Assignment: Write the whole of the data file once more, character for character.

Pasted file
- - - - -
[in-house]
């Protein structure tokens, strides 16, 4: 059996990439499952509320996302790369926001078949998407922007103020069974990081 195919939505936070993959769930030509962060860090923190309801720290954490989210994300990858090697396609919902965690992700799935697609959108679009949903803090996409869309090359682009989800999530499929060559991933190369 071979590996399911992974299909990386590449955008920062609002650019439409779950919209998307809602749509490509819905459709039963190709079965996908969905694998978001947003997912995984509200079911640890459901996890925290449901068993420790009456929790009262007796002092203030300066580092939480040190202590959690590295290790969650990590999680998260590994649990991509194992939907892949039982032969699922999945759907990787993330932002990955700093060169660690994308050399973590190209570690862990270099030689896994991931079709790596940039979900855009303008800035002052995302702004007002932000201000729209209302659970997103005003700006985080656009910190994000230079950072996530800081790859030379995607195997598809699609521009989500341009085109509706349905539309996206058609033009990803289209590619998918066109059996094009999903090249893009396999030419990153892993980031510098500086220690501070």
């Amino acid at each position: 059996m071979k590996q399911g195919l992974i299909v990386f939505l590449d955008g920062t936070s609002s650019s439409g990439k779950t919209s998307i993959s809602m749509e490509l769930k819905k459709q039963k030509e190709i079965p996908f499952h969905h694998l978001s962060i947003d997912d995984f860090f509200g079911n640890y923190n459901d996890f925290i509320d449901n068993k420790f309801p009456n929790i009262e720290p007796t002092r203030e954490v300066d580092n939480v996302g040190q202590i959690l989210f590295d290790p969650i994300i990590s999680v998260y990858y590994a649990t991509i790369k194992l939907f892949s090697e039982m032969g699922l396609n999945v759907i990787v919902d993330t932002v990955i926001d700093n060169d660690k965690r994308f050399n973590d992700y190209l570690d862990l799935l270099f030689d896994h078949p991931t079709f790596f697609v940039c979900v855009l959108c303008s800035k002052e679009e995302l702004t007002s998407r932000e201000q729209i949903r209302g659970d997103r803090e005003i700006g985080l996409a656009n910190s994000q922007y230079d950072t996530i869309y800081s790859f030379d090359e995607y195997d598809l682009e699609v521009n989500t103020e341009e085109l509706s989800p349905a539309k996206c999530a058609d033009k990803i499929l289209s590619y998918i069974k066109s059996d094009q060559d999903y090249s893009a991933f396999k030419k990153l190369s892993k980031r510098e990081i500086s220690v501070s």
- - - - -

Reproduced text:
[in-house]
């Protein structure tokens, strides 16, 4: 059996990439499952509320996302790369926001078949998407922007103020069974990081 195919939505936070993959769930030509962060860090923190309801720290954490989210994300990858090697396609919902965690992700799935697609959108679009949903803090996409869309090359682009989800999530499929060559991933190369 071979590996399911992974299909990386590449955008920062609002650019439409779950919209998307809602749509490509819905459709039963190709079965996908969905694998978001947003997912995984509200079911640890459901996890925290449901068993420790009456929790009262007796002092203030300066580092939480040190202590959690590295290790969650990590999680998260590994649990991509194992939907892949039982032969699922999945759907990787993330932002990955700093060169660690994308050399973590190209570690862990270099030689896994991931079709790596940039979900855009303008800035002052995302702004007002932000201000729209209302659970997103005003700006985080656009910190994000230079950072996530800081790859030379995607195997598809699609521009989500341009085109509706349905539309996206058609033009990803289209590619998918066109059996094009999903090249893009396999030419990153892993980031510098500086220690501070």
């Amino acid at each position: 059996m071979k590996q399911g195919l992974i299909v990386f939505l590449d955008g920062t936070s609002s650019s439409g990439k779950t919209s998307i993959s809602m749509e490509l769930k819905k459709q039963k030509e190709i079965p996908f499952h969905h694998l978001s962060i947003d997912d995984f860090f509200g079911n640890y923190n459901d996890f925290i509320d449901n068993k420790f309801p009456n929790i009262e720290p007796t002092r203030e954490v300066d580092n939480v996302g040190q202590i959690l989210f590295d290790p969650i994300i990590s999680v998260y990858y590994a649990t991509i790369k194992l939907f892949s090697e039982m032969g699922l396609n999945v759907i990787v919902d993330t932002v990955i926001d700093n060169d660690k965690r994308f050399n973590d992700y190209l570690d862990l799935l270099f030689d896994h078949p991931t079709f790596f697609v940039c979900v855009l959108c303008s800035k002052e679009e995302l702004t007002s998407r932000e201000q729209i949903r209302g659970d997103r803090e005003i700006g985080l996409a656009n910190s994000q922007y230079d950072t996530i869309y800081s790859f030379d090359e995607y195997d598809l682009e699609v521009n989500t103020e341009e085109l509706s989800p349905a539309k996206c999530a058609d033009k990803i499929l289209s590619y998918i069974k066109s059996d094009q060559d999903y090249s893009a991933f396999k030419k990153l190369s892993k980031r510098e990081i500086s220690v501070s």